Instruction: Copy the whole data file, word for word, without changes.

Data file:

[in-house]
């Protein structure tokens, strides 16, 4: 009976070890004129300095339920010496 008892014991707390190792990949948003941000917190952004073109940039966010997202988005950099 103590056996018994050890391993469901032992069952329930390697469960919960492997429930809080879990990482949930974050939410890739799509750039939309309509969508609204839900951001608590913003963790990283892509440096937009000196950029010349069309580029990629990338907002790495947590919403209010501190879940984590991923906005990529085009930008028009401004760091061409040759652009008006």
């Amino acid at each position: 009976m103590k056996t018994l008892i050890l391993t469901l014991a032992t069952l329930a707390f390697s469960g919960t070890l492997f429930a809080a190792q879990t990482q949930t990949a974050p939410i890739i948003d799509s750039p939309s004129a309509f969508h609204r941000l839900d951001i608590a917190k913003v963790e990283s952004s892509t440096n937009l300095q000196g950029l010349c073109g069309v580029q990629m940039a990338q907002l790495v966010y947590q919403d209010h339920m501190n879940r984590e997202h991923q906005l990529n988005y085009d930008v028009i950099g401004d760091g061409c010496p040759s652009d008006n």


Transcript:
[in-house]
């Protein structure tokens, strides 16, 4: 009976070890004129300095339920010496 008892014991707390190792990949948003941000917190952004073109940039966010997202988005950099 103590056996018994050890391993469901032992069952329930390697469960919960492997429930809080879990990482949930974050939410890739799509750039939309309509969508609204839900951001608590913003963790990283892509440096937009000196950029010349069309580029990629990338907002790495947590919403209010501190879940984590991923906005990529085009930008028009401004760091061409040759652009008006």
């Amino acid at each position: 009976m103590k056996t018994l008892i050890l391993t469901l014991a032992t069952l329930a707390f390697s469960g919960t070890l492997f429930a809080a190792q879990t990482q949930t990949a974050p939410i890739i948003d799509s750039p939309s004129a309509f969508h609204r941000l839900d951001i608590a917190k913003v963790e990283s952004s892509t440096n937009l300095q000196g950029l010349c073109g069309v580029q990629m940039a990338q907002l790495v966010y947590q919403d209010h339920m501190n879940r984590e997202h991923q906005l990529n988005y085009d930008v028009i950099g401004d760091g061409c010496p040759s652009d008006n």